As a destination port storyteller on cruise ships, I often spend more days on board a ship than on land. Of all the wonderful attributes of cruise travel, cruise guests most often comment on the food: that is, the quality and the quantity of the food. Always mindful of the sage words of a wise cruise director, if you board and eat like the guests, you will leave as cargo, I recently decided to declare war on my thighs and become serious about controlling my weight.
I was referred by one of my children to the Ideal Protein Diet. IP is a four-phase program, in which phase 1 and 2 rely on packaged foods to augment fresh veggies and protein. My phase 1 plan was a 1,000-calorie a day diet, with IP food at breakfast, lunch, and snack, with 2 cups of veggies added at lunch. Dinner consisted of a lean protein and 2 cups of veggies. Phase 2 allows on-your-own protein and veggies at lunch and dinner, with IP food at breakfast and snack. The IP aim is to reduce intake of carbs and fat, while maintaining protein intake, to result in a leaner body mass. IP dieters count carbs not calories. Success requires no diet deviation.
In February and March, while I maintained my sedentary life-style of researching and writing Cruise through History stories, I lost almost 20 pounds of fat in phase 1 of the IP diet. Although only halfway to my ideal weight goal, it was time to board ship. The challenge would be to maintain the ambitious diet while at sea.
My IP counselor, Lara, at the IP office in Asheville, was encouraging. She had clients who took IP foods on a cruise for ten days to two weeks, opting to not give up either a cruise or their diet. My contract was for three cruise segments in a row, encompassing five weeks at sea. This would be my ultimate IP at sea challenge.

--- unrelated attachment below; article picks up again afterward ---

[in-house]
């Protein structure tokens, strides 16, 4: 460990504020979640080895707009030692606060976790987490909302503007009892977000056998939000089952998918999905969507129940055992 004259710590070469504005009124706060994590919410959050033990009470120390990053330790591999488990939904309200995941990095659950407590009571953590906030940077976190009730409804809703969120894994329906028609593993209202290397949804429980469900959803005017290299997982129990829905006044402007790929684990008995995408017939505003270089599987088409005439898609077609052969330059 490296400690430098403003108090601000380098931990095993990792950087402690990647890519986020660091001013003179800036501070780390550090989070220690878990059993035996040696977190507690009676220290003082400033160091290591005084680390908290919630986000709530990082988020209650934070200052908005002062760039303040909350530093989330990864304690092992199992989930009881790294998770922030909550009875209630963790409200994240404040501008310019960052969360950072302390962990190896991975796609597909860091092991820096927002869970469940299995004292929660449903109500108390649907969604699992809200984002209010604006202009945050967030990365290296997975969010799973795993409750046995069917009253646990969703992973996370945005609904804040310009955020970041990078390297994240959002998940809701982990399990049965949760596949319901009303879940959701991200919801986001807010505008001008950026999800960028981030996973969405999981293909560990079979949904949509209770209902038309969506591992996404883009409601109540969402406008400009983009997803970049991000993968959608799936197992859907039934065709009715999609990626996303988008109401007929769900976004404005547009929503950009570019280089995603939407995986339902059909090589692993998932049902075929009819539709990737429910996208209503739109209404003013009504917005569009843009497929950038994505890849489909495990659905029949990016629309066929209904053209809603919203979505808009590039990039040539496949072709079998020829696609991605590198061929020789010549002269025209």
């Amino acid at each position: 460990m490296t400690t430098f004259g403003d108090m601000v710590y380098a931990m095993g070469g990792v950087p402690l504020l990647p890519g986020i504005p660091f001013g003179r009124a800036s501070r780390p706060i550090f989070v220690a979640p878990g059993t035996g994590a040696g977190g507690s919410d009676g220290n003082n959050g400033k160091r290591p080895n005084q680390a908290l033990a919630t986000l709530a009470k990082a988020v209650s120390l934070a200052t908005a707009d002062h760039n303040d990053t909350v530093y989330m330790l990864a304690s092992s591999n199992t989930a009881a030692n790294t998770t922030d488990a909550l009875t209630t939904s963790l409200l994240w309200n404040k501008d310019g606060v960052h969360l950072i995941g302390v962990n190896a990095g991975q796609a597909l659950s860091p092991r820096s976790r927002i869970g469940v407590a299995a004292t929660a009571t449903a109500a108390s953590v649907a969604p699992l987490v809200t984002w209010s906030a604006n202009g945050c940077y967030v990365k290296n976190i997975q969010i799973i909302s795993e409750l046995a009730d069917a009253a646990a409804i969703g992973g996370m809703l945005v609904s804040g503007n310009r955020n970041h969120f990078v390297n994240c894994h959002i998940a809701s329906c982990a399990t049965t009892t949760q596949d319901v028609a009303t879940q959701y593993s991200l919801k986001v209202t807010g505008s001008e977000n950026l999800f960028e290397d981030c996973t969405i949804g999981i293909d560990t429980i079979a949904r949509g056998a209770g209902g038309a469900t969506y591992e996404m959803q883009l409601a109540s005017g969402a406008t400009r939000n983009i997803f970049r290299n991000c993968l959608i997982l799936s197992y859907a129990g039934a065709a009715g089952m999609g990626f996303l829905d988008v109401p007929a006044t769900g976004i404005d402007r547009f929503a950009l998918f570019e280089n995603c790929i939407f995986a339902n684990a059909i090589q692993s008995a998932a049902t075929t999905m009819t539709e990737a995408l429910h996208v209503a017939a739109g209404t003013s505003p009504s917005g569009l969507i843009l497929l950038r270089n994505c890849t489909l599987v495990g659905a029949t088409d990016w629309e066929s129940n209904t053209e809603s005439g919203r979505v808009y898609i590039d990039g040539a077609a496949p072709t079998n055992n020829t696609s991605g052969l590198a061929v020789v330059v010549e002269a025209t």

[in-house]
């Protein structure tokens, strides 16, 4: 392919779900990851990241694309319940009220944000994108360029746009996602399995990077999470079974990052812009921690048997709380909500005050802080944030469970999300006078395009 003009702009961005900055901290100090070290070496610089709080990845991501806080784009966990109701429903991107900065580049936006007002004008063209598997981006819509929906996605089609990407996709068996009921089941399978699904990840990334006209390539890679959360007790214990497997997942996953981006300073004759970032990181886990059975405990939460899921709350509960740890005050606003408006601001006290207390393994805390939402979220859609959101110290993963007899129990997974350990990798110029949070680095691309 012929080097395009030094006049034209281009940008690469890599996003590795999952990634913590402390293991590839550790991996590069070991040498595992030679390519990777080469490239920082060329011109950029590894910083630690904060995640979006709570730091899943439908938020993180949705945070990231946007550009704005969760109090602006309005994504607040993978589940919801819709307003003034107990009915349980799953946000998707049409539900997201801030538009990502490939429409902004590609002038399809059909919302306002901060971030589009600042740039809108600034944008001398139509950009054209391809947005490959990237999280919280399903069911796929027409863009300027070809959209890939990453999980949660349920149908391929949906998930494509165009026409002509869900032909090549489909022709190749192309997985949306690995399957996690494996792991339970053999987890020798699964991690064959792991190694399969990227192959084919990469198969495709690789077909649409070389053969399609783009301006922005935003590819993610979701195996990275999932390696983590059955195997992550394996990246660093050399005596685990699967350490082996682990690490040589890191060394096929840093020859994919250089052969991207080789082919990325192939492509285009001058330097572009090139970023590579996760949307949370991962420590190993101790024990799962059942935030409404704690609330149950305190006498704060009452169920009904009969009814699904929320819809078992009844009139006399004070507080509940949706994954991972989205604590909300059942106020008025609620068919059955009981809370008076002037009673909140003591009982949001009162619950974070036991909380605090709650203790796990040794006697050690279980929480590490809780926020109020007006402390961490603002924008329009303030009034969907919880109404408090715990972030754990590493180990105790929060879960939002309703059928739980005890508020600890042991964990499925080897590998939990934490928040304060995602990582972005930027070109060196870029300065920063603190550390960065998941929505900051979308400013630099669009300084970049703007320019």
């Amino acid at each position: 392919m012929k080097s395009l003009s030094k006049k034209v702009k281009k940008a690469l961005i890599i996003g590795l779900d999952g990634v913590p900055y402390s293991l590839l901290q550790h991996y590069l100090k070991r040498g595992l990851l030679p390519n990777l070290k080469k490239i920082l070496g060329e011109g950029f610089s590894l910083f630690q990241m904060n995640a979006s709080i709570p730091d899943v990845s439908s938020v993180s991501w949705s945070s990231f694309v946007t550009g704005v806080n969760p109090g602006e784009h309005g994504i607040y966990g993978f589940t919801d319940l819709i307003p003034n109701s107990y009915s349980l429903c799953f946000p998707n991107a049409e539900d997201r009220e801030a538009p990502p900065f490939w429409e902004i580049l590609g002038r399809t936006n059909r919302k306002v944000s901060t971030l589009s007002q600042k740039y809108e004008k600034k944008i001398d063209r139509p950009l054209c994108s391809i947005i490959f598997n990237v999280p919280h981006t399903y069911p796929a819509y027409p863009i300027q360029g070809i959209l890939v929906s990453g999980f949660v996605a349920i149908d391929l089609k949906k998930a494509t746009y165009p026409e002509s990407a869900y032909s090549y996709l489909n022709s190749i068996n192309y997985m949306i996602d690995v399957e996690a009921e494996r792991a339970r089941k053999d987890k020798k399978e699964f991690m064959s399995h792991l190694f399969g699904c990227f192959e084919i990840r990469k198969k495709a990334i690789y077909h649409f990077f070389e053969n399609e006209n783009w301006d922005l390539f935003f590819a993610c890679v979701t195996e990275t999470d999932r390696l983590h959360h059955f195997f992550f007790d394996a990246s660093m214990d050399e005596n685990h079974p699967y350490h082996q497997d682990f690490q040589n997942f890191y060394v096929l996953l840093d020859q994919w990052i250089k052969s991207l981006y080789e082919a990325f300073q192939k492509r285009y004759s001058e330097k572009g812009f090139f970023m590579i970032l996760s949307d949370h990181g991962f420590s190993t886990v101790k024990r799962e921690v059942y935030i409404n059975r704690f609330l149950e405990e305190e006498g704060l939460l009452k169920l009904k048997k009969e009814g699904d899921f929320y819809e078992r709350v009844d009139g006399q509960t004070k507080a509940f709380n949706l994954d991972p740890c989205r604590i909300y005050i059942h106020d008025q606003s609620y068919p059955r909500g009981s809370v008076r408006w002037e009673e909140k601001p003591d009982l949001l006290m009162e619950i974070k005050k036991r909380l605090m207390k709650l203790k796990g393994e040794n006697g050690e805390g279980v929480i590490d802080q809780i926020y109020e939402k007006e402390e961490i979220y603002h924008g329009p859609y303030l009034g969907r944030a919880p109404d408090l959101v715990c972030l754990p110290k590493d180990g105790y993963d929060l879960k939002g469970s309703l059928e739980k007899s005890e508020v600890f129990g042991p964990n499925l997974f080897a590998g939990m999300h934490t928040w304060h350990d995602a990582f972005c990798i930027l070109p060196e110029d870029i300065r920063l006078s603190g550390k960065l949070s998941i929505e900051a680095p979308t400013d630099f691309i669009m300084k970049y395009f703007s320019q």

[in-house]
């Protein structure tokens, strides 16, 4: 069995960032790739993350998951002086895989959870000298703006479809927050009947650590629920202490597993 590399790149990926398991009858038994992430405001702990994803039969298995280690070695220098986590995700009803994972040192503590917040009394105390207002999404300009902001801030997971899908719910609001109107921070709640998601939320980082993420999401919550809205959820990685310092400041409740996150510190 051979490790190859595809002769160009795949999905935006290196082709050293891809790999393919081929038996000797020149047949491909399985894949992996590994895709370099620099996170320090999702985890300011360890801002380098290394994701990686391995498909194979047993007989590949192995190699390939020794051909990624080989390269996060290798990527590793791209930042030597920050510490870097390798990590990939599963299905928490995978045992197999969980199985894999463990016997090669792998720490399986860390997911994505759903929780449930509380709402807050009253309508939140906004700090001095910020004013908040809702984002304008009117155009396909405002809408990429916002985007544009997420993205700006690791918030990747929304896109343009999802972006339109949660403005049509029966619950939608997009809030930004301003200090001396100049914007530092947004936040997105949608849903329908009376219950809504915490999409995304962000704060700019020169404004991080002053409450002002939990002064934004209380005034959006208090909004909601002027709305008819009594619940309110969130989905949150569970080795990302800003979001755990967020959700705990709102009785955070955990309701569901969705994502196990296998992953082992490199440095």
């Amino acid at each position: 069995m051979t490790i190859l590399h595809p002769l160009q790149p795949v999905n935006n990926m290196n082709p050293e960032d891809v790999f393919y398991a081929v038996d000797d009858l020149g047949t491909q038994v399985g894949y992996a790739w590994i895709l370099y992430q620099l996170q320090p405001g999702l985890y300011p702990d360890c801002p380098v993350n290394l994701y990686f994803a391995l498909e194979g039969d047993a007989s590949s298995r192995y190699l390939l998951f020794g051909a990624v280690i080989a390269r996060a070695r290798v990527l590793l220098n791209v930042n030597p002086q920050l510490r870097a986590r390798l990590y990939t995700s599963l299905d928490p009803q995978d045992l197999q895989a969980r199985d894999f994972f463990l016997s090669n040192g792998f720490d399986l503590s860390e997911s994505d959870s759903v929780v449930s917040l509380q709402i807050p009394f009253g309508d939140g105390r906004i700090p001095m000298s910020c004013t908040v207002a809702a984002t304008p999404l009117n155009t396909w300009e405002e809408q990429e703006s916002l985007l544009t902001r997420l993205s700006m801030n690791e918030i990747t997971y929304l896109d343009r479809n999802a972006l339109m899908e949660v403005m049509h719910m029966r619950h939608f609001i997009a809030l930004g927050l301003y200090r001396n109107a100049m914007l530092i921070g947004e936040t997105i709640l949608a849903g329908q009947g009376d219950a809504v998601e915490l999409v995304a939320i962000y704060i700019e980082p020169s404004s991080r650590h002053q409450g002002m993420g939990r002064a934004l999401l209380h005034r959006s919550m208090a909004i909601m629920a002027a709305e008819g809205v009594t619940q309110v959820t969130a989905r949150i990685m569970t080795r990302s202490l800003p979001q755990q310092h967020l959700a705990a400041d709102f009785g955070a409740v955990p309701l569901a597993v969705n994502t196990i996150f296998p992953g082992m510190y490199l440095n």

I packed a second suitcase with all my favorite IP foods, tucked among CTH t-shirts for CTH trivia winners, and my cruise reading to research new stories. I chose food that was powdered, to mix with hot water, which did not require a microwave or fry pan. Included were IP oatmeal, cappuccino and orange drinks, tomato and leek soups, cherry gelatin, vanilla-crispy bars and trail mix.
In five weeks on the Celebrity Silhouette, I found the fresh food options to be terrific. In the buffet, beyond the sumptuous salads, sushi, and tempting deserts, there was a salad bar with everything an IP dieter could desire. Some vegetables, which are carb heavy, such as garbanzo beans and corn, are not on the IP list. The offerings on Silhouette included scallions, radishes, green peppers, green beans, celery, mushrooms, and several types of leafy greens. It was an IP garden of choice.
On the Silhouette dinner menu every night in the café and dining room are broiled salmon, chicken, and beef options, along with steamed green veggies. I could be a discrete dieter as I joined guests in the main dining room. Although the dining staff serves a thousand guests each evening, they effortlessly deliver menu deviations.
The result of my five weeks at sea was a loss of 10 pounds. My ambitious walking treks through Amsterdam, Oslo, Copenhagen, Tallinn and Stockholm, with my new camera, resulted in a gain of muscle despite the weight loss. The empty extra suitcase was donated to the cabin crew and the books went to the ship library.
Now back on land for less than two weeks before the next month on-ship, I am still on phase 1 of the program. The plan is to reach my weight goal and transition to a phase 3, non-IP foods menu, by August, when I begin almost four months at sea.
The message for dieters and cruise vacationers is that it is easy to cruise through the Ideal Protein diet. Lose weight while enjoying fascinating new dinner companions on ship and exploring foreign ports. Donate clothes that are too large and make more room in your suitcase for souvenirs.
For more on the Ideal Protein Diet see: www.idealprotein.com. Find itineraries on the Celebrity Silhouette at www.celebritycruises.com and the Cruise through History storybooks on amazon.com/cruisethroughhistory.